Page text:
A shift toward warmer and wetter springs may create opportunities and also challenges for Nebraska farmers. The change may alter the timing of many agricultural processes, management decisions, pest pressures as well as growing season length. This article outlines potential impacts and their effects in a number of these areas.
Nebraska Extension in Lancaster County will be hosting a Successful Farmer Series of workshops this winter to focus on timely topics in today's agriculture. Farm owners and operators can attend one or all of the workshops.
A review of 2016 growing conditions across Nebraska sheds light on a number of factors that may have contributed to reduced yield in individual fields. An understanding of these factors may be helpful when selecting seed for 2017.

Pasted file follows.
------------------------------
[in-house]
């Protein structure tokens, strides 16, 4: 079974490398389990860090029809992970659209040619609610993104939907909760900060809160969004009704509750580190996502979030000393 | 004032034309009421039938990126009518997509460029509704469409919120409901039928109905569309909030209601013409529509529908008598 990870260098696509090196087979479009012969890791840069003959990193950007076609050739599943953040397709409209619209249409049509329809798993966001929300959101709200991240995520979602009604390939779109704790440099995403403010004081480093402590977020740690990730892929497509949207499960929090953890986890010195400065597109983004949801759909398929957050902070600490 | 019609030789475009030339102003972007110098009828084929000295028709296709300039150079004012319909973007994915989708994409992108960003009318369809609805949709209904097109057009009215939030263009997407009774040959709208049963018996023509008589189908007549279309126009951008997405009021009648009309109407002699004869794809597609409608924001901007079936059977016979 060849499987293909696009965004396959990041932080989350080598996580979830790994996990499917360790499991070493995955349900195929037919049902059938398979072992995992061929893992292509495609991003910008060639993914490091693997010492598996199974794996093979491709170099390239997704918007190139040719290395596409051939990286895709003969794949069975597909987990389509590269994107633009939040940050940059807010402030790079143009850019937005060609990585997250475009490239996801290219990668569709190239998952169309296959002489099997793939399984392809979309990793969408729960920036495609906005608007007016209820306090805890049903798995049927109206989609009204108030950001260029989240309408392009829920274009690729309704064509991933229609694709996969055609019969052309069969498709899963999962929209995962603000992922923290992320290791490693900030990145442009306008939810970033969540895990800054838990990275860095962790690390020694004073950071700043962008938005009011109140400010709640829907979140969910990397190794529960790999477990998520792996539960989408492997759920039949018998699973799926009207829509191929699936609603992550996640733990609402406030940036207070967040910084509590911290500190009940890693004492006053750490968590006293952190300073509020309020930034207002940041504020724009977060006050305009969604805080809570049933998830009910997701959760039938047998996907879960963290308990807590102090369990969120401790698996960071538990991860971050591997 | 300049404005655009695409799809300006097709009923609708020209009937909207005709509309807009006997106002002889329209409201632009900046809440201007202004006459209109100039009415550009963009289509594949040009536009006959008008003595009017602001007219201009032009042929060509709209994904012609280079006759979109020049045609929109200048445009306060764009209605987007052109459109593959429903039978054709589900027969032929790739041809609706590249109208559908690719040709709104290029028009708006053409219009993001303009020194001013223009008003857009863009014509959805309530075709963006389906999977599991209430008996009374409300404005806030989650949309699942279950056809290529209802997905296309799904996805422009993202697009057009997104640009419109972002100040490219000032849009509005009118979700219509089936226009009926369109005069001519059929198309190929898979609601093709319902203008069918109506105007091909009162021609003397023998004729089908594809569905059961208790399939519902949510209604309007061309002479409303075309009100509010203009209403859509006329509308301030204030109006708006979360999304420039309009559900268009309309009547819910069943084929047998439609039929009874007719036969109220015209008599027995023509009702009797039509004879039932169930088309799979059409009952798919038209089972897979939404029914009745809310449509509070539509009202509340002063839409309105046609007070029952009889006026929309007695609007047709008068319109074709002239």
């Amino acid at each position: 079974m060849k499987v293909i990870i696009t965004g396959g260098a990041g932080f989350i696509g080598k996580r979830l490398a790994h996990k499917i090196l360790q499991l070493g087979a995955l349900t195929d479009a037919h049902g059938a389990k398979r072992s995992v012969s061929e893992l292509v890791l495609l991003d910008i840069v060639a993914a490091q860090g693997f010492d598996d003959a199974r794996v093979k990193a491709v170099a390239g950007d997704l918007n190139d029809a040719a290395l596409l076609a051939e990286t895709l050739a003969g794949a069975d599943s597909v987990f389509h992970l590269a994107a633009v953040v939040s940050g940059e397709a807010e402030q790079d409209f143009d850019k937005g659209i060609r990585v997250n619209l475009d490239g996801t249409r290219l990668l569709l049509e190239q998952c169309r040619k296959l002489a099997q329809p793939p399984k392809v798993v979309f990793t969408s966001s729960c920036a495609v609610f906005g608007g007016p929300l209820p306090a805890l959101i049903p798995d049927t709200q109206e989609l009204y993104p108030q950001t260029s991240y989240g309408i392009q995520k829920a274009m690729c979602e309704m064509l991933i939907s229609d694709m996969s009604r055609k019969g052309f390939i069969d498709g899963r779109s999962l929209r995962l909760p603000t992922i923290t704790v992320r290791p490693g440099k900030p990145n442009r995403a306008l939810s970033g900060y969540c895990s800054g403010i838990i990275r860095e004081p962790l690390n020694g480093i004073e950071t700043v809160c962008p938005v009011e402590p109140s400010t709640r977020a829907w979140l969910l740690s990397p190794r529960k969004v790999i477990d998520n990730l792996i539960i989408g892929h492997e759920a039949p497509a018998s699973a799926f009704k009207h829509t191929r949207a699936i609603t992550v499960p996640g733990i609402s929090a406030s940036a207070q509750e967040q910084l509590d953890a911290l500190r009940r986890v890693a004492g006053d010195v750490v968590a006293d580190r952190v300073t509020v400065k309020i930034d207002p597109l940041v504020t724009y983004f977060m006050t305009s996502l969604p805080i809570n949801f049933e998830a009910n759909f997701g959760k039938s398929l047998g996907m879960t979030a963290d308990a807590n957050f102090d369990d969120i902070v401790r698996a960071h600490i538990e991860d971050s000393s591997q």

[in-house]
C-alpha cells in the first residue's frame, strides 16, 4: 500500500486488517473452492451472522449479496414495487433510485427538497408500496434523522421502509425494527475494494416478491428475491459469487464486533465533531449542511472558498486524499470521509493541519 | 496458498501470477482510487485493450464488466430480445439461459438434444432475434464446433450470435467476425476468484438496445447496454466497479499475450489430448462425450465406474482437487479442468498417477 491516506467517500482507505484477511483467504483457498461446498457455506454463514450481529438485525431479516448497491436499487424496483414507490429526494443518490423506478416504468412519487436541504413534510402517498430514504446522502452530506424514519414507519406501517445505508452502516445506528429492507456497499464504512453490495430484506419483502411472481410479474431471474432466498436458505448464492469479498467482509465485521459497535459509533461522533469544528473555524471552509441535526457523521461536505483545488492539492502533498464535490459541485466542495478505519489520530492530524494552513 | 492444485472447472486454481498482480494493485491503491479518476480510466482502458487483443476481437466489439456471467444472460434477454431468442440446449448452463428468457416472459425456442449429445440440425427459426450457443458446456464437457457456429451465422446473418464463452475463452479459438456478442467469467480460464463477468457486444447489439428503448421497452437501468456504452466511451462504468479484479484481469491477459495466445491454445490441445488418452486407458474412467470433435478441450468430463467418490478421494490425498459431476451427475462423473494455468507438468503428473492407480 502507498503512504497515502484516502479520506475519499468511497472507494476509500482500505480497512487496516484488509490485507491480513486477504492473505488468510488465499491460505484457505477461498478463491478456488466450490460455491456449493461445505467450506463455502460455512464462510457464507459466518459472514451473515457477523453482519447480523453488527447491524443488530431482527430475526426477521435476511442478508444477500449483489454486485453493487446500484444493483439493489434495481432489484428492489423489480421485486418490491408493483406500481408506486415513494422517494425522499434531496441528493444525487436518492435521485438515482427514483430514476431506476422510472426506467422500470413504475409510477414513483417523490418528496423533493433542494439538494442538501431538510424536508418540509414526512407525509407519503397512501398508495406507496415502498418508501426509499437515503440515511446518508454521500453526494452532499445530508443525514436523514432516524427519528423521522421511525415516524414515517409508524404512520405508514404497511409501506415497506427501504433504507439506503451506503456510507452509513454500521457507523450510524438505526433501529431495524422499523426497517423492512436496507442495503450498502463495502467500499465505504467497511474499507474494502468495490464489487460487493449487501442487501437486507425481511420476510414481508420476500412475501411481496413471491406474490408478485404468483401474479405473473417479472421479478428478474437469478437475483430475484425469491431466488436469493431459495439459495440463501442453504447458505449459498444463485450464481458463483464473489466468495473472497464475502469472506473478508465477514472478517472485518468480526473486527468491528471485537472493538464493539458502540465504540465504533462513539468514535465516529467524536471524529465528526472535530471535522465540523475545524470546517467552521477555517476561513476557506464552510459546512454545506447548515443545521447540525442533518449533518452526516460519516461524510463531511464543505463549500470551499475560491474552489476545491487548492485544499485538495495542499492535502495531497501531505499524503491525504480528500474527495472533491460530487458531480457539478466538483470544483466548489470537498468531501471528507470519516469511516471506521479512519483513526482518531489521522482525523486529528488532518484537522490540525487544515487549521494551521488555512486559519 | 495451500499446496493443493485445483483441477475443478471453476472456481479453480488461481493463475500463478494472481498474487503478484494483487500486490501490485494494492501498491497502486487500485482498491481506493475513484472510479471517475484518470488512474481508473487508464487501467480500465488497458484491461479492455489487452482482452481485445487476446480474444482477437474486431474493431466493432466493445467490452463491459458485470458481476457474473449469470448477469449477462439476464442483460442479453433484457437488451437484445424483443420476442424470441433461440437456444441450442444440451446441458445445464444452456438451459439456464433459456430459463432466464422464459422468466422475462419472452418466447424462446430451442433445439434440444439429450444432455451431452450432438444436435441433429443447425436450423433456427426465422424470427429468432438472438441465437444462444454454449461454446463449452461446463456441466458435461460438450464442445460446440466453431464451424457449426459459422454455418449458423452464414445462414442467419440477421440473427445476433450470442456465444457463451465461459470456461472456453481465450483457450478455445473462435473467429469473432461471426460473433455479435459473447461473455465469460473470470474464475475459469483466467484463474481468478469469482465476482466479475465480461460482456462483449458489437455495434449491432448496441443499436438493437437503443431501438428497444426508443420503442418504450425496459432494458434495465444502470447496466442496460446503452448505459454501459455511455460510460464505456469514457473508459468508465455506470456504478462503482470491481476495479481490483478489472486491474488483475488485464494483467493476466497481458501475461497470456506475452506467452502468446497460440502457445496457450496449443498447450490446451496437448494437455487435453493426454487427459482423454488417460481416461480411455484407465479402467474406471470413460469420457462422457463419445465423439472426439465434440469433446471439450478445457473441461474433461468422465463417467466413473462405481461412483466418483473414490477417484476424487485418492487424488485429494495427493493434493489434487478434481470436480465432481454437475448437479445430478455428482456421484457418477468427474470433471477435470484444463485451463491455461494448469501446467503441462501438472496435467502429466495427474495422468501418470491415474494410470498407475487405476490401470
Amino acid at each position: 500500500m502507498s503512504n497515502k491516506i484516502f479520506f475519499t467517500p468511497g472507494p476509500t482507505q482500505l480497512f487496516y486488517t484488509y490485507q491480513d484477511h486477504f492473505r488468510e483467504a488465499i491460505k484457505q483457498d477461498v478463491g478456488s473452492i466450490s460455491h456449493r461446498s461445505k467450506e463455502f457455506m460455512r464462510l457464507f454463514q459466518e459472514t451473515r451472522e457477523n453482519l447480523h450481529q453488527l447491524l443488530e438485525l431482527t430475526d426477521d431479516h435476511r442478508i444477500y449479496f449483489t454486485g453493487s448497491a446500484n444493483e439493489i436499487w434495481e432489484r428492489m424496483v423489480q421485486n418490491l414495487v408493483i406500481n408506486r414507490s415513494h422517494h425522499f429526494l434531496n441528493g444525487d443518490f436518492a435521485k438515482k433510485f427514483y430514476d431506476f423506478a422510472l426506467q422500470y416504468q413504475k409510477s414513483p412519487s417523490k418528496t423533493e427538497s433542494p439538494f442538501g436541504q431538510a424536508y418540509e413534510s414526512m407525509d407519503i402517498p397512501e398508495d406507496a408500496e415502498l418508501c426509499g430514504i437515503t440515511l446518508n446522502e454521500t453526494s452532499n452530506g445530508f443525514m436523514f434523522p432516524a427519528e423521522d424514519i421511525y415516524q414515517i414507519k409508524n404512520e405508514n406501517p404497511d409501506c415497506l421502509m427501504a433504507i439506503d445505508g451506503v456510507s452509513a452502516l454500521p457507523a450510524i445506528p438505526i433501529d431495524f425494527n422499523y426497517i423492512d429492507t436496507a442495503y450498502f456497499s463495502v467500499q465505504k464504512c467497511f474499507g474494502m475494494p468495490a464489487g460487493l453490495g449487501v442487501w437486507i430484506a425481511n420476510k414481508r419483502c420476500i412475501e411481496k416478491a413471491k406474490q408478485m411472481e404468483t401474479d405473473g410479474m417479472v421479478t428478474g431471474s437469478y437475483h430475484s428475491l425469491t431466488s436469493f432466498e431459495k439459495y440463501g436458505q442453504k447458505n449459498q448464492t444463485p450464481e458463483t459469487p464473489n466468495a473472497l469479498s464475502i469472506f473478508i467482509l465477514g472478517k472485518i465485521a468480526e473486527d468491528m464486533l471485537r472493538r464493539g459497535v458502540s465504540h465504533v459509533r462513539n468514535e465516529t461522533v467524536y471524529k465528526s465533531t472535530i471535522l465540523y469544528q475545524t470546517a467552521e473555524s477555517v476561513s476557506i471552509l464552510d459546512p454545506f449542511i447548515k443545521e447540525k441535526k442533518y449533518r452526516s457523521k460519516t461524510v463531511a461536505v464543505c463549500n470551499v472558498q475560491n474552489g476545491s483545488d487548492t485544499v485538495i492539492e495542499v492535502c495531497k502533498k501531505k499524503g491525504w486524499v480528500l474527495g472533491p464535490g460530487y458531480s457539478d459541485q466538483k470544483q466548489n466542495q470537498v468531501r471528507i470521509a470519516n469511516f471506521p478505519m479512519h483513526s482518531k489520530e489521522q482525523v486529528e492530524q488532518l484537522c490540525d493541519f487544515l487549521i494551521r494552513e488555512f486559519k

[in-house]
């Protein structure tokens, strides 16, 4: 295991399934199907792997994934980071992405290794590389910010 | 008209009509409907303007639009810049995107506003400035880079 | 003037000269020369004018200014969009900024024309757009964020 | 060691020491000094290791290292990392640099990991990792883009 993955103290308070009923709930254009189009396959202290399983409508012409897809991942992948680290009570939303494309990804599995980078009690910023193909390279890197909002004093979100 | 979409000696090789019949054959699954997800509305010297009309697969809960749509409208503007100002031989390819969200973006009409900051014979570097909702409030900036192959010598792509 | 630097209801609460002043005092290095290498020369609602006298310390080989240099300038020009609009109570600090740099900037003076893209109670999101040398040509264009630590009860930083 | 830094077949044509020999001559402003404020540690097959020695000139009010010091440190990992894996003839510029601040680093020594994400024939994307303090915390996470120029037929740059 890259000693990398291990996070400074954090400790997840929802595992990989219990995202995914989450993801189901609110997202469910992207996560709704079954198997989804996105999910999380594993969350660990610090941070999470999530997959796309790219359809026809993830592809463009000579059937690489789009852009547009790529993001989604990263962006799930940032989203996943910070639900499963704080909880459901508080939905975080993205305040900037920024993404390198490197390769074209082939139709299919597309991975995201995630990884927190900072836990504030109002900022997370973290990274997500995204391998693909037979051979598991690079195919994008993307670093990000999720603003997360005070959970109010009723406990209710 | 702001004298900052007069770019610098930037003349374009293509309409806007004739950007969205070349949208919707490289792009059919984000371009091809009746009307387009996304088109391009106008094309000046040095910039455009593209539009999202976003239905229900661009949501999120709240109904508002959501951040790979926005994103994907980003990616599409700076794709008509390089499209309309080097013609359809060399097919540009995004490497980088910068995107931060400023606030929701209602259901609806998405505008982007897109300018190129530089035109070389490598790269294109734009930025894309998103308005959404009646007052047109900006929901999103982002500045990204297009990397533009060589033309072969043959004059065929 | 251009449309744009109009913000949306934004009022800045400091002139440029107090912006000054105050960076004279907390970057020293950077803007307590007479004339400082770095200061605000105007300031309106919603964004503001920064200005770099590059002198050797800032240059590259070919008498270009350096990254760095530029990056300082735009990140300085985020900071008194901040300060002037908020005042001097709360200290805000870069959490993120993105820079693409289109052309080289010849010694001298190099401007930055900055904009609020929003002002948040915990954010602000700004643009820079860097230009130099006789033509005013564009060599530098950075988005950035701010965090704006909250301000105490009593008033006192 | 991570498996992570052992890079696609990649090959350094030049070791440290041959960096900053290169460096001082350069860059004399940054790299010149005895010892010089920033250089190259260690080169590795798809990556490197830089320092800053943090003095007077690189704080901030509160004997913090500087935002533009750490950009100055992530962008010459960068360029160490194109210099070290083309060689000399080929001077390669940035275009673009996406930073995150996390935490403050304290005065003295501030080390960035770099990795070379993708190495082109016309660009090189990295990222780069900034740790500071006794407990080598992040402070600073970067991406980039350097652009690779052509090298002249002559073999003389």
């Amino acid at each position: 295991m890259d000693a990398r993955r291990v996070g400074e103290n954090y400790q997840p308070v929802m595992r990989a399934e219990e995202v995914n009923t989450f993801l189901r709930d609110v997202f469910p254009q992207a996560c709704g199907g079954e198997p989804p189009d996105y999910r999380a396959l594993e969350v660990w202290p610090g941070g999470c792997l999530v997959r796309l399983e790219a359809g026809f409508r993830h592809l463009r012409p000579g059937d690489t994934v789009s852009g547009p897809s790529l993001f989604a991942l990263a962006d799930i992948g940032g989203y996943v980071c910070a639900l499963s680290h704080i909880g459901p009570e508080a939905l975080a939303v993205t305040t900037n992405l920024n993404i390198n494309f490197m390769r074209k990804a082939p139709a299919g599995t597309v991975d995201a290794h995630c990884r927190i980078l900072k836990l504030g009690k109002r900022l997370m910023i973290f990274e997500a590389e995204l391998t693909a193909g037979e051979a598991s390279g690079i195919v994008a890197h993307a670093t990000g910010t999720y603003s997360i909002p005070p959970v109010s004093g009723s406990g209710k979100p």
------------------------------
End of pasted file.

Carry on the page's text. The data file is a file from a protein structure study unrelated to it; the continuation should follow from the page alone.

Nebraska soybean producers are being asked to answer a survey about their soybean fields and contribute to a benchmark study of current soybean production in Nebraska. Researchers from 10 north central states, including Nebraska, are collecting the data to identify factors that may be impeding growers from reaching full yield. See what they've learned in the first two years of the study and how they hope to use the information.
USDA NASS estimated 26% of Nebraska’s corn acres had been planted as of May 2, well behind last year’s pace of 45% and slightly behind the five-year average of 31%. The pace is undoubtedly being affected by the amount of precipitation across the state and the wet field conditions (Figures 1 and 2).
Soil conditions, the weather forecast, freeze risk and projected days needed for planting are all part of the decision as to when to get into the field. These factors can be highly variable from year to year and it can be challenging to know when we will reach, and maintain, soil temperatures conducive to proper crop germination.